Baba Stiltz “In L.A.” is available now exclusively at In Sheep’s Clothing Records and Public Possession.
Stockholm-based musician, singer, and producer Baba Stiltz is bringing it “home,” in a way, with his latest release, a private press cassette titled In L.A. While most assume the Studio Barnhus affiliate’s roots lie firmly in Sweden, Stiltz actually has deep connections to Vacaville, a small town in Northern California, and parts of Los Angeles. A recent West Coast trip inspired a return to the sounds of the artist’s youth – American blues, folk, indie rock, and acoustic guitar.
If you’ve yet to hear Stiltz sing or play acoustically, it’s truly something to behold. While his beats and productions contain a sort of carefree, electronic trickery filled with processed synths and vocal manipulations, Stiltz’s raw acoustic playing lands with the full conviction and soul of a seasoned bluesman. If you spotted him playing at a local dive, you’d never expect the raspy baritone and Fahey-esque guitar picking to have come from an electronic producer who once made trap beats. And that’s exactly the multi-faceted charm of Baba Stiltz. You never know what he’s going to pull out of his bag next…
In L.A. comes with the following description from writer Matt McDermott:
“Just like the prospectors who struck out into the hills, the 28-year-old musician Baba Stiltz set out for California to dream the golden dream. While many know Baba as the Stockholm-based electronic dance music superstar, Baba Stiltz In L.A. veers sharply off-course, a diaristic, acoustic-guitar led wander through the sagebrush. Over 17 evocatively-titled vignettes, Baba posits a surreal take on the American Primitivist guitar canon, nodding to Basho and Bailey, but also to foundational blues and the exploding, multi-hued sunsets of California. At once personal and inscrutable, Baba Stiltz In L.A. is an unexpected and addictive listen, an atmospheric smoke signal to those who revere and eschew tradition in equal measure.”
Released via Stiltz’s own Cycle imprint, In L.A. is available now exclusively at In Sheep’s Clothing Records and Public Possession in Munich. To accompany the release, Stiltz shared a few of his favorite guitar albums along with a few words about each selection.
When it comes to fingerpicking it goes without saying that Elizabeth Cotton is a great and influential artist. This live recording from 1983 is a testament to her gracefully intricate and poetic playing.
Derek Bailey – Solo Guitar (1971)
In my mind Derek Bailey was to British contemporary jazz, improvisational / “free” music, what Fahey was to American folk and blues. Without his contribution, I feel as if the landscape of modern electronic and improvisational music would look quite different. His aptitude for non-linear structure and fearless guitar playing shines through especially on this record. To me, the song “Where’s the Police” is a great example of the surprising and suspenseful musicianship which he delivered throughout his artistic life.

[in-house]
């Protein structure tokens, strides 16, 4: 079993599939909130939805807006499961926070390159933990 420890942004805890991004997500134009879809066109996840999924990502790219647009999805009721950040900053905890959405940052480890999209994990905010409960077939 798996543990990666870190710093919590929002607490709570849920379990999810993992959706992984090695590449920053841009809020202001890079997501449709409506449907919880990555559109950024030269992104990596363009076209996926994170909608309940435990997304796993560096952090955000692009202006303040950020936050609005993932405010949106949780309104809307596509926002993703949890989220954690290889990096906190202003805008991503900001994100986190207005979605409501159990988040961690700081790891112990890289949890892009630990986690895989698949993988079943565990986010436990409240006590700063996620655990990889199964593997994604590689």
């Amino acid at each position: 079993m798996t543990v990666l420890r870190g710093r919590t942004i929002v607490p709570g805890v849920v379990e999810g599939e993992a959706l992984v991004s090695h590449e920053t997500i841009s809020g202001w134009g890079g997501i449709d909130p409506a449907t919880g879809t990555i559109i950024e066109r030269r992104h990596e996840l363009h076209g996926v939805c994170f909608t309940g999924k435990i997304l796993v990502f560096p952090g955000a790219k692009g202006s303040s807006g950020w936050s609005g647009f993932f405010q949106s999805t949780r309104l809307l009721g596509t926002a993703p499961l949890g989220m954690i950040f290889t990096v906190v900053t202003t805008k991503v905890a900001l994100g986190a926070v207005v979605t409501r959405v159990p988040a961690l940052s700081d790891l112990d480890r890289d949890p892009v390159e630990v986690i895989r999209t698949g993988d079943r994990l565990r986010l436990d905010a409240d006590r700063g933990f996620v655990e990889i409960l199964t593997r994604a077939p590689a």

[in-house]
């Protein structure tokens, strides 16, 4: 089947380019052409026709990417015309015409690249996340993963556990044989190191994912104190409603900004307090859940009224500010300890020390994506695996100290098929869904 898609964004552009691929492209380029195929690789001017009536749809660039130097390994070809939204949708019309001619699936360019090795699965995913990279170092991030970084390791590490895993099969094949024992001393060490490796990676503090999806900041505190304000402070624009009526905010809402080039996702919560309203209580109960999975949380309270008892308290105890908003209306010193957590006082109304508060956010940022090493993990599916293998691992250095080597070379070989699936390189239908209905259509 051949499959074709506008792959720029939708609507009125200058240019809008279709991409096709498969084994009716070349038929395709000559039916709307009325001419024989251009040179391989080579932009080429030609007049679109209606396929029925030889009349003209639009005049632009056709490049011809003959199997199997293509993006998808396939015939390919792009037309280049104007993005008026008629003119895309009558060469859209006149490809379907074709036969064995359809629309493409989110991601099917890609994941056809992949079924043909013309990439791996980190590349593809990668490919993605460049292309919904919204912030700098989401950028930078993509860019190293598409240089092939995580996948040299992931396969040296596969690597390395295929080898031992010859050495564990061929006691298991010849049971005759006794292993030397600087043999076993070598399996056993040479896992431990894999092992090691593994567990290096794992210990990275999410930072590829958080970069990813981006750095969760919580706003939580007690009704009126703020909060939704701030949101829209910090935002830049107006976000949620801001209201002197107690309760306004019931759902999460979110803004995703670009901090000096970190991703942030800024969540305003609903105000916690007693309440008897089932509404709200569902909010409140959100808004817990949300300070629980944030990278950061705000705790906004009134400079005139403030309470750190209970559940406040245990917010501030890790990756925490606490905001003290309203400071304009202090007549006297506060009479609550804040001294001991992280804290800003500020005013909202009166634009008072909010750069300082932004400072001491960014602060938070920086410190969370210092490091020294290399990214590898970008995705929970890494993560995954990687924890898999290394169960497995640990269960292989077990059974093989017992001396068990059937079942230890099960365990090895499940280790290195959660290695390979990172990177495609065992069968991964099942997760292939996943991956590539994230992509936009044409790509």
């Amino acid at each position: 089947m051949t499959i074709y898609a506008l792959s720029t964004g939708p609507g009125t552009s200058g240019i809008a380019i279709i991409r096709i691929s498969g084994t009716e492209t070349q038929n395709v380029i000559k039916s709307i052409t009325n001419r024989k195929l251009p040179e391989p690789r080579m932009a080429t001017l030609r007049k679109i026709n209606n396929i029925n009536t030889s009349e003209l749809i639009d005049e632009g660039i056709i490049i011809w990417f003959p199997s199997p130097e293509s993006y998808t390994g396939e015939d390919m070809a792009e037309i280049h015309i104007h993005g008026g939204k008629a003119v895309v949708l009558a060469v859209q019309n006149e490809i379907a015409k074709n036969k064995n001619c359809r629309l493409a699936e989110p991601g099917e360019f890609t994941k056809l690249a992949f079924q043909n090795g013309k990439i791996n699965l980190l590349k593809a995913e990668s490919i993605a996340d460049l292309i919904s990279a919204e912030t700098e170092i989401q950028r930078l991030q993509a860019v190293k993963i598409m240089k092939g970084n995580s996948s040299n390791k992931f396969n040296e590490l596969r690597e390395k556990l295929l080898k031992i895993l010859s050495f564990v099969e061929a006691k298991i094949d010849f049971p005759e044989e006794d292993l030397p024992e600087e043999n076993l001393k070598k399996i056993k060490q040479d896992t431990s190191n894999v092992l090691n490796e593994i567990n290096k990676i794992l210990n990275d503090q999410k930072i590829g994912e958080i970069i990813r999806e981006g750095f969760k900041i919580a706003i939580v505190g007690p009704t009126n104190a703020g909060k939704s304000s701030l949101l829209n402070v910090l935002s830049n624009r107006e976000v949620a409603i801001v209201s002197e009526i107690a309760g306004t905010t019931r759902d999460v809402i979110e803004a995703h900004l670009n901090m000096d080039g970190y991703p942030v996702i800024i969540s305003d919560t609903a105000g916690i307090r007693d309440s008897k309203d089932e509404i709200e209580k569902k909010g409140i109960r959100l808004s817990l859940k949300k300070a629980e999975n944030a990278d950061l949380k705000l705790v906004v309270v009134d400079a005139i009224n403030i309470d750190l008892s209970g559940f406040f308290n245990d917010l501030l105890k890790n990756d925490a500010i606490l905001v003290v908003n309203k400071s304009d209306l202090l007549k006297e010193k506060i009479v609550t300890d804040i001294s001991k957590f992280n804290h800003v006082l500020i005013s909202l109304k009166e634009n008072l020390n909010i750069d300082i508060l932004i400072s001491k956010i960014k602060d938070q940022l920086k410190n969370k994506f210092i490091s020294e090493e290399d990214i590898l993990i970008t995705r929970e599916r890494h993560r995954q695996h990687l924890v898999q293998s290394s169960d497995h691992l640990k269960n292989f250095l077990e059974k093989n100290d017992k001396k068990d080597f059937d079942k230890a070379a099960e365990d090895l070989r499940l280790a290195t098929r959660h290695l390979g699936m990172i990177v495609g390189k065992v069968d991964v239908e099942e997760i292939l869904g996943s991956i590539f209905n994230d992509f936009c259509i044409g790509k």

John Fahey – Guitar Vol. 4 (1966)
To call John Fahey an influential artist would be a grave understatement. His “DIY” perspective, craftsmanship, carelessness and never-ending musical evolution has from the get go had a huge impact on me. I was introduced to Fahey by my father at a young age and was forever changed from that point on. Fahey’s approach to different tunings, recording styles and song structures all in the context of the “American” musical tradition has lead me down some amazing rabbit holes in the past and will surely do so for years to come.
Tara Key – Bourbon County (1993)
Tara Key is somewhat of an American treasure at this point. Her poignant, power pop meets Neil Young syncopated playing is at times nostalgia inducing and at once harrowingly aggressive and tense. Her solo debut Bourbon County is a wonderful example of timeless Americana. Both “Long Trail” and “Need to Need” are great examples of semi-instrumental, aggro-bliss-induced song writing.
Grouper – The Man Who Died In His Boat (2013)
Grouper’s contribution to the modern songwriting tradition is severe and quite astounding. This song holds great weight with its grunge-esque chord progression and Liz Harris’ blasé vocal performance. Striking in its simplicity. I love it.
The Microphones – Microphones in 2020 (2020)
Phil Elverum is a great musician. I saw him live in SF recently. He played this one song for an hour. The rhythmic syncopation of his right hand is amazing. As with Ricardo Villalobos he persuades the listener to surrender to hypno-sonics while at the same time delivering some of the funniest, realest and most heartbreaking lyrics in the “indie” cannon as of late.
Body / Head – Coming Apart (2013)
I absolutely rate Kim Gordon. A once in a generation force. Her guitar musings for her project Body/Head with Bill Nace are astounding. It’s like her guitar is a shovel and she’s digging through mounds of shit and dirt. It’s so cool.
JJ Cale – Number 10 (1992)
Not including JJ Cale in this list would be weird. His playing is unmistakable “Cale” and wonderfully so. Laid back, confident (but not cocky) and so bluesy it makes me blush. I love him and I always will.
To dive further into the world of Baba Stiltz, we highly recommend checking out his very eclectic NTS Radio show where he plays everything from jazz to experimental to dream pop.
Phonographs, shellac discs, dusty 45’s, and archival videos curated and presented by Lance and April Ledbetter. For the past 20-plus years, the Georgia-based archival imprint Dust-to-Digital has been […]